So your Jello Biafra impersonation isn't too good, huh?
FA: [In a Jello Biafra voice] Well, he's got this sarcastic way of talking and presenting the facts. He's got a very "I am giving you in-for-mation, mem-or-ize it" way of talking. He obviously does it a lot better than I do.
How did you get Mike Nesmith, who can be a bit of a recluse, back on TV?
FA: Our director has a friend who has worked with him before, someone who has actually helped us write Portlandia. As soon as we found out this guy was friends with Mike, we thought, "We have to have him on the show." Over this last year, I've gotten to know him a little bit, and he's a really fascinating person who still continues to create things. He just did a recent tour with the Monkees where he was playing some of his songs, these really beautiful country-ish songs that remind me of California. As a kid, The Monkees was such a cool show. I had such a thrill saying, "OMG, I was in a sketch with one of the Monkees."
What's his role on Portlandia?
FA: He plays the mayor's dad. Sometimes in Portland I'm like, "Who is funding this city?!" It's doing great, there's all these new shops, there's a synthesizer store. Where is this coming from? So we came up with a storyline that shows that there's a source of how it's all being funded, which involves the mayor's dad.
Portlandia has already been renewed for a fifth season. Fred, are you anticipating any scheduling conflicts with your new role as the band leader on Late Night With Seth Meyers?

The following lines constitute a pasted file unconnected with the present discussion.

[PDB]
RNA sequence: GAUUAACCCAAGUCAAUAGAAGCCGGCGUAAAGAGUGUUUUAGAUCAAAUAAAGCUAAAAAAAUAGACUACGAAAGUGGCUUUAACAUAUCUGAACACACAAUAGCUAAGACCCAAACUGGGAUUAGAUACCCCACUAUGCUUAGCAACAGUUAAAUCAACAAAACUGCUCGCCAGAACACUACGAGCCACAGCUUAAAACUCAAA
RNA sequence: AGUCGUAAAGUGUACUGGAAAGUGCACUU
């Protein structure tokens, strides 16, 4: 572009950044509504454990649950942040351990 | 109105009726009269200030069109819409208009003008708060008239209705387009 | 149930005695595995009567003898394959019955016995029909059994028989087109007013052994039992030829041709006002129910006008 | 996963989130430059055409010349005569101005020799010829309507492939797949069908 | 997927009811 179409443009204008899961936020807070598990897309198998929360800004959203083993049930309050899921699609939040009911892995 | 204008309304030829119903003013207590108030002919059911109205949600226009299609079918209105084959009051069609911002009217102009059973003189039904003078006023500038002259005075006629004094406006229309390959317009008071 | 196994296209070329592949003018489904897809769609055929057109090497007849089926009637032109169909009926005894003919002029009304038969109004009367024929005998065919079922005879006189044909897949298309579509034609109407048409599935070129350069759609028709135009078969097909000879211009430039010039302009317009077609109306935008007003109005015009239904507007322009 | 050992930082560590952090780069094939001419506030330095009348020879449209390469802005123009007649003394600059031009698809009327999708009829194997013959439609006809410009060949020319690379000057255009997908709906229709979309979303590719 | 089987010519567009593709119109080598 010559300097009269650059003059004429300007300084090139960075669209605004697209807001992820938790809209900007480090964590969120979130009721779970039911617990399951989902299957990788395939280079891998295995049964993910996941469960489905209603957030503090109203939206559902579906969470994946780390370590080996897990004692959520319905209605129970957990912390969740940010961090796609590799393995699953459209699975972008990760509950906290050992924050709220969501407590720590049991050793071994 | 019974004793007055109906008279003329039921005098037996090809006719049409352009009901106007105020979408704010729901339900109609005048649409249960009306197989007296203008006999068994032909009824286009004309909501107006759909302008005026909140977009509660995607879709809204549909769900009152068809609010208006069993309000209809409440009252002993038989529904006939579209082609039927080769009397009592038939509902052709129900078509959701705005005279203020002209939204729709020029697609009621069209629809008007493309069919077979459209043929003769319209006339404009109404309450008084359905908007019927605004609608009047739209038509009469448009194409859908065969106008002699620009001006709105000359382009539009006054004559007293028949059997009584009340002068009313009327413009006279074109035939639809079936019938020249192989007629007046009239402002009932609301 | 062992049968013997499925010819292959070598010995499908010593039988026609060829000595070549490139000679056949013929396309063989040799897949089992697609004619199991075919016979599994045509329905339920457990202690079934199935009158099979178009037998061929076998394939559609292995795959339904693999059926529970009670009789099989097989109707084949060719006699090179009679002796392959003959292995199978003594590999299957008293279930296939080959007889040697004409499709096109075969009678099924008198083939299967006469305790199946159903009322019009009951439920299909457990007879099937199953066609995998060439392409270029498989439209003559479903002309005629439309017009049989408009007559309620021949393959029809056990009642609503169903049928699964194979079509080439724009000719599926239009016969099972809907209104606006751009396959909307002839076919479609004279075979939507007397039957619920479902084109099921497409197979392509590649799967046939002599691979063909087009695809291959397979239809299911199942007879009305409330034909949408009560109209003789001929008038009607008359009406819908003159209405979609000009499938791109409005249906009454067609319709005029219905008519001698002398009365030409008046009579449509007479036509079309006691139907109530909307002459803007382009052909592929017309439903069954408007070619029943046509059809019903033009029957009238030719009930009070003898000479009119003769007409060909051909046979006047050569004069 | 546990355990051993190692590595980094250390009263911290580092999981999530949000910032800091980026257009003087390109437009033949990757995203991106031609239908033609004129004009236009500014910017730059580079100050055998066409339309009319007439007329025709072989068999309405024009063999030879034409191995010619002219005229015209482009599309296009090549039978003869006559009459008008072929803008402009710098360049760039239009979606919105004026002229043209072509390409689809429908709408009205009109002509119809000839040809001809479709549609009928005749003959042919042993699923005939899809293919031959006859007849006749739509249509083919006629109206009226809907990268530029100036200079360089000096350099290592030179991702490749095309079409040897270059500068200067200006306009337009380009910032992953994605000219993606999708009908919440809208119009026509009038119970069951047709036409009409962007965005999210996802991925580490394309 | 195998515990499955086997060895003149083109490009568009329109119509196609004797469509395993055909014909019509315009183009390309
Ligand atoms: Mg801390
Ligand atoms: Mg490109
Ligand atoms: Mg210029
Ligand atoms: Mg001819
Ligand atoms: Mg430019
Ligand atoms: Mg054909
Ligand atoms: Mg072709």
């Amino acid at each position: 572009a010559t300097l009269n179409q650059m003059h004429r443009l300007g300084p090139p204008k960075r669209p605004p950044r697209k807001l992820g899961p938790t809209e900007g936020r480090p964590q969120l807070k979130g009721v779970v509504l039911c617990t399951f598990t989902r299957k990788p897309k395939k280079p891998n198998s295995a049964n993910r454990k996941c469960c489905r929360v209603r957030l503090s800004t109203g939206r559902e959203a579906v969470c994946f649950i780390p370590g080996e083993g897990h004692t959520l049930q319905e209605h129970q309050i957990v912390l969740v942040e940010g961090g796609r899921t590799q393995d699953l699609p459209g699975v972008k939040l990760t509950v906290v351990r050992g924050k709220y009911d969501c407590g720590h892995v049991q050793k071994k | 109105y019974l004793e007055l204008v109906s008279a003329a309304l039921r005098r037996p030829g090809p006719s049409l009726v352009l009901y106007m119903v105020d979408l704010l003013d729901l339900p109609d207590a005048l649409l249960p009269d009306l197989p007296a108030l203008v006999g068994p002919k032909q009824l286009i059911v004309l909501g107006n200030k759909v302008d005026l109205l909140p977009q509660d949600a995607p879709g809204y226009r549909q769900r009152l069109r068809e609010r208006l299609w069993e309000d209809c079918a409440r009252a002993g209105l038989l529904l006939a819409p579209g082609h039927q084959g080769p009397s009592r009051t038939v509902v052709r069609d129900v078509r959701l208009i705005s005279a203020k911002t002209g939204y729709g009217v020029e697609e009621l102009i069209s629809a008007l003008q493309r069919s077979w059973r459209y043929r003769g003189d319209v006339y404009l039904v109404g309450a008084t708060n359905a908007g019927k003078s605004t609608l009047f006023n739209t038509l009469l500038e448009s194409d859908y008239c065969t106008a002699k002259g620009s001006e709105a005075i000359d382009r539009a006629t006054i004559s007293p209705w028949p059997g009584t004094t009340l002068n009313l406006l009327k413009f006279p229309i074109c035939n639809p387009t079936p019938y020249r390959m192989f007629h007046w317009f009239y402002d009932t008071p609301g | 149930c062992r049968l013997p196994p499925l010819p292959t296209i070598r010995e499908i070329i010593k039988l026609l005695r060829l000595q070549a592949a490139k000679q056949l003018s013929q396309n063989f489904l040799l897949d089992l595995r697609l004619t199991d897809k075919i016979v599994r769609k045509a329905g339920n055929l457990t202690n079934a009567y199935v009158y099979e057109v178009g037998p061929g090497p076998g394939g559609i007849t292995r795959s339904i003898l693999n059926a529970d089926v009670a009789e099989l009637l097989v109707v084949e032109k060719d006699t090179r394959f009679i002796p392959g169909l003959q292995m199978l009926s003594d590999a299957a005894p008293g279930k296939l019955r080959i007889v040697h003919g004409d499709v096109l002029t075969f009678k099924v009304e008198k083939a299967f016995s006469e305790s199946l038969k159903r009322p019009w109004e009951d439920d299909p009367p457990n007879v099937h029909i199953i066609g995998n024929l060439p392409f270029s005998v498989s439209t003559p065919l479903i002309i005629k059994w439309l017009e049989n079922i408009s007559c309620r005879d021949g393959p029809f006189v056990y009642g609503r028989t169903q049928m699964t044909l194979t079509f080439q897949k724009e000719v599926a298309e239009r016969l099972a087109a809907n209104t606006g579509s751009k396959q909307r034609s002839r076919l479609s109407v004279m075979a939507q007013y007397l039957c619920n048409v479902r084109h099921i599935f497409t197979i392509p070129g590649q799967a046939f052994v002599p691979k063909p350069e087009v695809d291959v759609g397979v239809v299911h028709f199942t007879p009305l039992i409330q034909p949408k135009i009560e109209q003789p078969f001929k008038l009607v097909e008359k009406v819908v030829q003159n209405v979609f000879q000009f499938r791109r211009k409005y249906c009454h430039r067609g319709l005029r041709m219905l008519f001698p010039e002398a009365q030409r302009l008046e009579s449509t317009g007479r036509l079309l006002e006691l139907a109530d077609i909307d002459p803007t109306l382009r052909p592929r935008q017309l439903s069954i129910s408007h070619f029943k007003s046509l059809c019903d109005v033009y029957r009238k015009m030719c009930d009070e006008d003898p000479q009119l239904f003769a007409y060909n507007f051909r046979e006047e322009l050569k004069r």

FA: No, not at all. Portlandia is my priority, and as soon as we're ready to start writing in May, I'll go off and do that. I can't believe I'm about to use this word: This gig, as it were, is about curating a band and getting it going. I'll come back and guest a little bit, play here and there, but once we start on season five this summer, I'm in Portland. They [Late Night] understand that, and we discussed it before I even started. I think with a lot of shows — and this is similar to SNL — they think more in terms of this month, this week, right now.
Carrie, you've been working on a memoir for a couple years. When can we expect it?
CB: It'll be out sometime next year. Basically, it keeps being sent with more edits and things to change, which is fine. I feel like I'm in the final stretch, which is a relief. It's definitely been interesting, because so many of my creative endeavors have been collaborative. Writing is really the only thing I've done on my own, and it's a different process.
Speaking of your collaborative creative endeavors, Carrie, have you given any more thought to reuniting Sleater-Kinney? The rumors flared up late last year after your reunion at the Pearl Jam's show in Portland.
FA: Well I think… oh sorry…
CB: Fred's thought about it a lot, actually. He's ready to reunite a different version of the band…
FA: …Which is technically legal because I own the rights to the band name. Because of Portlandia, I'm technically allowed to. And I'll exercise that right.
CB: It'll be Fred and two other guys, probably. We want it to be an all-male version of Sleater-Kinney. Watch for it, 2072.
FA: I'm changing the last vowel to make it more masculine so it's Sleater-Kinneo.
CB: Or put a Mr. in front of it.
FA: Mr. Sleater-Kinney, yes.
CB: But in all seriousness, we've talked about it more. We'll see what happens.